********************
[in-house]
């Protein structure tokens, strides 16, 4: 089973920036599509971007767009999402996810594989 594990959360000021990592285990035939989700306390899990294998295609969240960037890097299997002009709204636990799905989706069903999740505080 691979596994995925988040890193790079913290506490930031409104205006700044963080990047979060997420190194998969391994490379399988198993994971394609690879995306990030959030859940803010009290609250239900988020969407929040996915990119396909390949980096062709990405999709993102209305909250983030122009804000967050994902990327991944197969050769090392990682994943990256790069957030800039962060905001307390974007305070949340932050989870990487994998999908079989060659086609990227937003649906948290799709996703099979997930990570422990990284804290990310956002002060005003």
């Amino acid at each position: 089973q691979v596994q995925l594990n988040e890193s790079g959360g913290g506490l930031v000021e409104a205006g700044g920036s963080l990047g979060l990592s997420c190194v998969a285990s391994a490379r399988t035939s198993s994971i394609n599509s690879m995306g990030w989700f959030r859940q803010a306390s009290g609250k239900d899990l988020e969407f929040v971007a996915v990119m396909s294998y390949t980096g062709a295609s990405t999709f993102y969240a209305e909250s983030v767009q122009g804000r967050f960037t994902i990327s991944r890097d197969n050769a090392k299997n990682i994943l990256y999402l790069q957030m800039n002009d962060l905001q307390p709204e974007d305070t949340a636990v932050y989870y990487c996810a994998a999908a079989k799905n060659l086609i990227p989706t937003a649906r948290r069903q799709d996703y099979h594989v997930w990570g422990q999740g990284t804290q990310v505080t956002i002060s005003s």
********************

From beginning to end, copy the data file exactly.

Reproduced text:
[in-house]
């Protein structure tokens, strides 16, 4: 089973920036599509971007767009999402996810594989 594990959360000021990592285990035939989700306390899990294998295609969240960037890097299997002009709204636990799905989706069903999740505080 691979596994995925988040890193790079913290506490930031409104205006700044963080990047979060997420190194998969391994490379399988198993994971394609690879995306990030959030859940803010009290609250239900988020969407929040996915990119396909390949980096062709990405999709993102209305909250983030122009804000967050994902990327991944197969050769090392990682994943990256790069957030800039962060905001307390974007305070949340932050989870990487994998999908079989060659086609990227937003649906948290799709996703099979997930990570422990990284804290990310956002002060005003």
């Amino acid at each position: 089973q691979v596994q995925l594990n988040e890193s790079g959360g913290g506490l930031v000021e409104a205006g700044g920036s963080l990047g979060l990592s997420c190194v998969a285990s391994a490379r399988t035939s198993s994971i394609n599509s690879m995306g990030w989700f959030r859940q803010a306390s009290g609250k239900d899990l988020e969407f929040v971007a996915v990119m396909s294998y390949t980096g062709a295609s990405t999709f993102y969240a209305e909250s983030v767009q122009g804000r967050f960037t994902i990327s991944r890097d197969n050769a090392k299997n990682i994943l990256y999402l790069q957030m800039n002009d962060l905001q307390p709204e974007d305070t949340a636990v932050y989870y990487c996810a994998a999908a079989k799905n060659l086609i990227p989706t937003a649906r948290r069903q799709d996703y099979h594989v997930w990570g422990q999740g990284t804290q990310v505080t956002i002060s005003s």